What is your thesis project or what project are you working on currently?

I am currently working on my single-authored project called “Dynamic moral hazard in nonlinear health insurance contracts”. The goal is to understand the nature of moral hazard in health insurance. If you decrease the price individuals have to pay out-of-pocket for medical care (that is, increase the share the insurer pays), they can respond on two margins. First, they may consume more in total by getting more treatment than they would otherwise. Second, they may strategically schedule care for times when it is cheaper – reallocating their consumption in time but leaving the total unchanged. For example, if you have already exceeded your deductible this year, you might get a procedure today that you planned to do next year. These two margins of responses have different implications for collective healthcare spending and cost sharing between the insurer and the insured.

So looking back at both of your positions to date, you moved from a department that had a diverse range of researchers from many disciplines to an Economics department – was that challenging in any way?

It was interesting to spend time in both environments, but I think my current environment – an Economics department – is a better fit for completing my PhD. In my previous job, I was in a very interdisciplinary environment. This taught me to think about how we should convey economic research to other disciplines, which is not an easy task. Particularly in health economics, there are important behavioral, emotional and medical components to individual decision making, which are sometimes difficult to capture with classical economic models and tools. You have to be able to explain these ‘rational’ economic ideas to unfamiliar audiences. With this in mind, moving back to an Economics department for my PhD made sense for me to consolidate these tools and methods, economic theory and econometrics.

That will probably be quite interesting for people to hear, because they arrive in the institution in which they do their PhD via their own specific route, and maybe don’t have a full appreciation of the variety of pathways that one can take to get to where you are now.

Moving on, since you started the PhD, are there any particular challenges that you have faced that you can share with us?

Well, one challenge is that the end of the PhD seemed like a very abstract deadline at first. When you start, you have to figure out a lot of things on your own, such as how to manage your time, your energy, your own and others’ expectations, and how to track your progress. You quickly realize that a PhD is very much a marathon, not a sprint, and I learnt that it is ok to have a limited number of productive hours per day!

A second challenge is that I was given a lot of flexibility in my research agenda to develop ideas on my own. This is obviously great, and my supervisor is very available and supportive, but I had to learn how and when to really focus my energy to actually execute ideas. One way of doing that for me was to set myself deadlines to attend conferences quite early on. I really enjoy this part of academic work; getting out of the office and talking to other people.

I agree, it is a great opportunity to expose what you are thinking about, although for some it is quite a scary prospect as well, particularly if you don’t have too much experience of doing this in the past.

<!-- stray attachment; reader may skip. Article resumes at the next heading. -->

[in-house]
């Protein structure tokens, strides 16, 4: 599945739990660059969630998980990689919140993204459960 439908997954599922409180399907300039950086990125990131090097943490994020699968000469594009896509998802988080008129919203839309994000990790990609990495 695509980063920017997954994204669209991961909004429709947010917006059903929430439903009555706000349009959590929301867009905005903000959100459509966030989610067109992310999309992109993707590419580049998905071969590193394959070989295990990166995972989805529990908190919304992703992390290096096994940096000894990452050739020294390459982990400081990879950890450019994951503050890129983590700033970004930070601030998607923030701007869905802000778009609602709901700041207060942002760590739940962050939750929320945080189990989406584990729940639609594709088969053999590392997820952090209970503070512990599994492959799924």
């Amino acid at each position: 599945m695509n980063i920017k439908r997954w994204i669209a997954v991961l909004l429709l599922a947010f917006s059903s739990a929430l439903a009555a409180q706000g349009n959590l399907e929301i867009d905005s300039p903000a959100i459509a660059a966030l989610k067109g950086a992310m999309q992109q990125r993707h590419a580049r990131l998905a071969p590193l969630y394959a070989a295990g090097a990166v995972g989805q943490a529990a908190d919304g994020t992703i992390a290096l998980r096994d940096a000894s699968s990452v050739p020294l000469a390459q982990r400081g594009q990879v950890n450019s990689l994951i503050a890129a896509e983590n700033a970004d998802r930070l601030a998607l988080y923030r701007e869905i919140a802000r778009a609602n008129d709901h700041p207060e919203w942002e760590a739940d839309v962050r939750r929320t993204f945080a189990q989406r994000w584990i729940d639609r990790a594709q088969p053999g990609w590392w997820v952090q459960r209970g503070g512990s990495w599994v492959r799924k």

Looking back at your career pathway so far, is there anything that you would have done differently?

As I’m only just starting my third year, it is probably a little early for me to have any regrets! I am pretty happy with where I am right now. One of the things that I’m quite excited about is teaching more. I’m currently teaching a lab session on empirical research methods for Masters and PhD students. It’s fascinating to see things from the other side, and brings a new perspective to your own work. Ideally if there is time, I would also really like to get a stronger background in theoretical modelling, to be able to put my empirical results in a more formal and broader context and draw further policy implications.

Does your program have teaching requirements?

In the structured program I am in, after the first year of coursework you are hired as a teaching and research assistant at the faculty. This typically comes with some teaching responsibilities.

Have you had any thoughts yet on plans beyond the PhD?

Obviously I would like to become a Professor in a top Economics department! On a more serious note, I’m in the middle of my PhD at the moment and I’m trying to make the most out of it, so my planning horizon is currently a bit shorter. I’m about to start a new project, and I’m also starting to think about research visits for the last year of my PhD. This would allow me to expand my network, and to learn more about places that may be a good fit for me to continue my career. I also want to find out more about the academic job market.

At the iHEA Congress in Basel you were awarded the best paper prize in the ECR pre-congress session. We’re looking forward to seeing this paper in print at some point; could you update us on the current status of this paper?

I am very grateful for this award, and for the many helpful comments I received at iHEA. I’m currently rewriting the draft and finalizing the paper for submission, and hopefully I will be able to submit it very soon – the prize came with a fast-track publication option in Health Economics.

We will keep our fingers crossed that the editors and reviewers like the paper.

A final question from us: what do you do for fun, as we know the PhD experience can be quite intense?

I like to do sports. This is really important for me to clear my mind. I go running, I go to a boxing class, I have been skiing a lot too. I think it is important to be able to say that it’s enough for today, and that I’ll start again in the morning when I’m fresh.

Many thanks to Véra for talking to us today. Interested readers can learn more about Véra’s work by visiting her profile page. There will be an update on the next interview in the Early Career Researcher Interview Series in the coming weeks.